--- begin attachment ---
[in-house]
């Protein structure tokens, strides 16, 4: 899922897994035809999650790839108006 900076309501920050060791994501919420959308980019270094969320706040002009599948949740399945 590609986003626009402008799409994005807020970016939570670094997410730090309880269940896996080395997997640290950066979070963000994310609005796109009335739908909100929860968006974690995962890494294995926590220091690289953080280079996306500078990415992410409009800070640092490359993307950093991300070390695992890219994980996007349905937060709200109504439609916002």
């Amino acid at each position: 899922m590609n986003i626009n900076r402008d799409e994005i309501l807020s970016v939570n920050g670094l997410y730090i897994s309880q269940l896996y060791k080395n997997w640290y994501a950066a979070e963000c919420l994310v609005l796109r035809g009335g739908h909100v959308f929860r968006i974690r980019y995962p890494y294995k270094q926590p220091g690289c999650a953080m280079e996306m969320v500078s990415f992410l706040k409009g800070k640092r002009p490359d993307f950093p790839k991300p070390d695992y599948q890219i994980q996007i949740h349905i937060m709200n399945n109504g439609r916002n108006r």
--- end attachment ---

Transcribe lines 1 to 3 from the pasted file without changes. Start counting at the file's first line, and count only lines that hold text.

[in-house]
């Protein structure tokens, strides 16, 4: 899922897994035809999650790839108006 900076309501920050060791994501919420959308980019270094969320706040002009599948949740399945 590609986003626009402008799409994005807020970016939570670094997410730090309880269940896996080395997997640290950066979070963000994310609005796109009335739908909100929860968006974690995962890494294995926590220091690289953080280079996306500078990415992410409009800070640092490359993307950093991300070390695992890219994980996007349905937060709200109504439609916002």
């Amino acid at each position: 899922m590609n986003i626009n900076r402008d799409e994005i309501l807020s970016v939570n920050g670094l997410y730090i897994s309880q269940l896996y060791k080395n997997w640290y994501a950066a979070e963000c919420l994310v609005l796109r035809g009335g739908h909100v959308f929860r968006i974690r980019y995962p890494y294995k270094q926590p220091g690289c999650a953080m280079e996306m969320v500078s990415f992410l706040k409009g800070k640092r002009p490359d993307f950093p790839k991300p070390d695992y599948q890219i994980q996007i949740h349905i937060m709200n399945n109504g439609r916002n108006r």